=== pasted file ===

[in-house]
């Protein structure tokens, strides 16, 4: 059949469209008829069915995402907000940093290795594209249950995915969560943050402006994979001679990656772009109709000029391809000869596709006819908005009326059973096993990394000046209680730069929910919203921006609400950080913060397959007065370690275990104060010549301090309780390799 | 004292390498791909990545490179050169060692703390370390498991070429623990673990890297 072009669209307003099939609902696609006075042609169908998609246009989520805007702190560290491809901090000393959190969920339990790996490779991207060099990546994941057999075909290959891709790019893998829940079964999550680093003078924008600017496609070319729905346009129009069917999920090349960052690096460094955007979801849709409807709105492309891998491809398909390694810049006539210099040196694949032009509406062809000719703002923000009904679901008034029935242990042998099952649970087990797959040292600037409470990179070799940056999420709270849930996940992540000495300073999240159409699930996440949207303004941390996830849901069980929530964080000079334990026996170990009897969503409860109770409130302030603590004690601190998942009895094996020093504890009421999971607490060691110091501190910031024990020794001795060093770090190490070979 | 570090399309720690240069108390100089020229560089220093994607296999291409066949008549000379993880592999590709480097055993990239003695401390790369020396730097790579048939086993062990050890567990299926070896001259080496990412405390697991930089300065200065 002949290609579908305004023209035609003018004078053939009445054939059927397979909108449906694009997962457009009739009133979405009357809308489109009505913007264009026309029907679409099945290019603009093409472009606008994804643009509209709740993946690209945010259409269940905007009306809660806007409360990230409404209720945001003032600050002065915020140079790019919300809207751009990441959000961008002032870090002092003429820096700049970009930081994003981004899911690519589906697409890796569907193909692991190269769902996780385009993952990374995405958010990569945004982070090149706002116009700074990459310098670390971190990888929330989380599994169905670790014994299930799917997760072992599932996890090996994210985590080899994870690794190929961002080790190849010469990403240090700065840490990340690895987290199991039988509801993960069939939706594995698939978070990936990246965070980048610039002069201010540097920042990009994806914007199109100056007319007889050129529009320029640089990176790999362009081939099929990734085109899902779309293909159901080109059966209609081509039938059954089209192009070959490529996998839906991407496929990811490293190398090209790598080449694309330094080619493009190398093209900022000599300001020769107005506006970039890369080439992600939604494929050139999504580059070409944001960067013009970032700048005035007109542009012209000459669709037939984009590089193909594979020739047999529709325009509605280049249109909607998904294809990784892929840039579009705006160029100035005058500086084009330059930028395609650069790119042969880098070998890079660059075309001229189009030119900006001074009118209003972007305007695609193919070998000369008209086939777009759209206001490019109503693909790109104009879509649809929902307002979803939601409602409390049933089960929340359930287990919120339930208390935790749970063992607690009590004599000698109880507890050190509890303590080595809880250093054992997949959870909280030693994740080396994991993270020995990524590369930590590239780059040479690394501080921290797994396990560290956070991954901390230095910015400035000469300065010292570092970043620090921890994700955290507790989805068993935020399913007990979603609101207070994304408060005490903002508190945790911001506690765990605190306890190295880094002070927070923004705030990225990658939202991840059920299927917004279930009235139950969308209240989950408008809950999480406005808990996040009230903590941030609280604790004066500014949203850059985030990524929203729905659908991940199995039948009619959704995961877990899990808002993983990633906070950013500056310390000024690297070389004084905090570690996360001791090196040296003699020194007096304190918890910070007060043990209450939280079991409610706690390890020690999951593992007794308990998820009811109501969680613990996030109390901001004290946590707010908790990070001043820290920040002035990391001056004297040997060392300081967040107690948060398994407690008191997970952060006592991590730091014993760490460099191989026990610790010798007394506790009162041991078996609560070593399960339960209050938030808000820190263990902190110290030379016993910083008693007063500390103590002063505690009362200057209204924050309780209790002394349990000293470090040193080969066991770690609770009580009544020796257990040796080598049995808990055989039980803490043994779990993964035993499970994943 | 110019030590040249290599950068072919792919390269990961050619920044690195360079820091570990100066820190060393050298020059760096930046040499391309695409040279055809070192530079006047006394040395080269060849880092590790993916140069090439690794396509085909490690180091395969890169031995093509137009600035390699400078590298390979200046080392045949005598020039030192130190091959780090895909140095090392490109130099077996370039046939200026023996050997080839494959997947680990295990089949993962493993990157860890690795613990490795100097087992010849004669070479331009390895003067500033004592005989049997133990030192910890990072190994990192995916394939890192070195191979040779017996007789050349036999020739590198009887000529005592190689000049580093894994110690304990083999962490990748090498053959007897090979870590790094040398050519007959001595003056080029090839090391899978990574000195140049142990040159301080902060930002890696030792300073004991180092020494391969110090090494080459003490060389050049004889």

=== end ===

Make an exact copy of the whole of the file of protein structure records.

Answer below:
[in-house]
């Protein structure tokens, strides 16, 4: 059949469209008829069915995402907000940093290795594209249950995915969560943050402006994979001679990656772009109709000029391809000869596709006819908005009326059973096993990394000046209680730069929910919203921006609400950080913060397959007065370690275990104060010549301090309780390799 | 004292390498791909990545490179050169060692703390370390498991070429623990673990890297 072009669209307003099939609902696609006075042609169908998609246009989520805007702190560290491809901090000393959190969920339990790996490779991207060099990546994941057999075909290959891709790019893998829940079964999550680093003078924008600017496609070319729905346009129009069917999920090349960052690096460094955007979801849709409807709105492309891998491809398909390694810049006539210099040196694949032009509406062809000719703002923000009904679901008034029935242990042998099952649970087990797959040292600037409470990179070799940056999420709270849930996940992540000495300073999240159409699930996440949207303004941390996830849901069980929530964080000079334990026996170990009897969503409860109770409130302030603590004690601190998942009895094996020093504890009421999971607490060691110091501190910031024990020794001795060093770090190490070979 | 570090399309720690240069108390100089020229560089220093994607296999291409066949008549000379993880592999590709480097055993990239003695401390790369020396730097790579048939086993062990050890567990299926070896001259080496990412405390697991930089300065200065 002949290609579908305004023209035609003018004078053939009445054939059927397979909108449906694009997962457009009739009133979405009357809308489109009505913007264009026309029907679409099945290019603009093409472009606008994804643009509209709740993946690209945010259409269940905007009306809660806007409360990230409404209720945001003032600050002065915020140079790019919300809207751009990441959000961008002032870090002092003429820096700049970009930081994003981004899911690519589906697409890796569907193909692991190269769902996780385009993952990374995405958010990569945004982070090149706002116009700074990459310098670390971190990888929330989380599994169905670790014994299930799917997760072992599932996890090996994210985590080899994870690794190929961002080790190849010469990403240090700065840490990340690895987290199991039988509801993960069939939706594995698939978070990936990246965070980048610039002069201010540097920042990009994806914007199109100056007319007889050129529009320029640089990176790999362009081939099929990734085109899902779309293909159901080109059966209609081509039938059954089209192009070959490529996998839906991407496929990811490293190398090209790598080449694309330094080619493009190398093209900022000599300001020769107005506006970039890369080439992600939604494929050139999504580059070409944001960067013009970032700048005035007109542009012209000459669709037939984009590089193909594979020739047999529709325009509605280049249109909607998904294809990784892929840039579009705006160029100035005058500086084009330059930028395609650069790119042969880098070998890079660059075309001229189009030119900006001074009118209003972007305007695609193919070998000369008209086939777009759209206001490019109503693909790109104009879509649809929902307002979803939601409602409390049933089960929340359930287990919120339930208390935790749970063992607690009590004599000698109880507890050190509890303590080595809880250093054992997949959870909280030693994740080396994991993270020995990524590369930590590239780059040479690394501080921290797994396990560290956070991954901390230095910015400035000469300065010292570092970043620090921890994700955290507790989805068993935020399913007990979603609101207070994304408060005490903002508190945790911001506690765990605190306890190295880094002070927070923004705030990225990658939202991840059920299927917004279930009235139950969308209240989950408008809950999480406005808990996040009230903590941030609280604790004066500014949203850059985030990524929203729905659908991940199995039948009619959704995961877990899990808002993983990633906070950013500056310390000024690297070389004084905090570690996360001791090196040296003699020194007096304190918890910070007060043990209450939280079991409610706690390890020690999951593992007794308990998820009811109501969680613990996030109390901001004290946590707010908790990070001043820290920040002035990391001056004297040997060392300081967040107690948060398994407690008191997970952060006592991590730091014993760490460099191989026990610790010798007394506790009162041991078996609560070593399960339960209050938030808000820190263990902190110290030379016993910083008693007063500390103590002063505690009362200057209204924050309780209790002394349990000293470090040193080969066991770690609770009580009544020796257990040796080598049995808990055989039980803490043994779990993964035993499970994943 | 110019030590040249290599950068072919792919390269990961050619920044690195360079820091570990100066820190060393050298020059760096930046040499391309695409040279055809070192530079006047006394040395080269060849880092590790993916140069090439690794396509085909490690180091395969890169031995093509137009600035390699400078590298390979200046080392045949005598020039030192130190091959780090895909140095090392490109130099077996370039046939200026023996050997080839494959997947680990295990089949993962493993990157860890690795613990490795100097087992010849004669070479331009390895003067500033004592005989049997133990030192910890990072190994990192995916394939890192070195191979040779017996007789050349036999020739590198009887000529005592190689000049580093894994110690304990083999962490990748090498053959007897090979870590790094040398050519007959001595003056080029090839090391899978990574000195140049142990040159301080902060930002890696030792300073004991180092020494391969110090090494080459003490060389050049004889």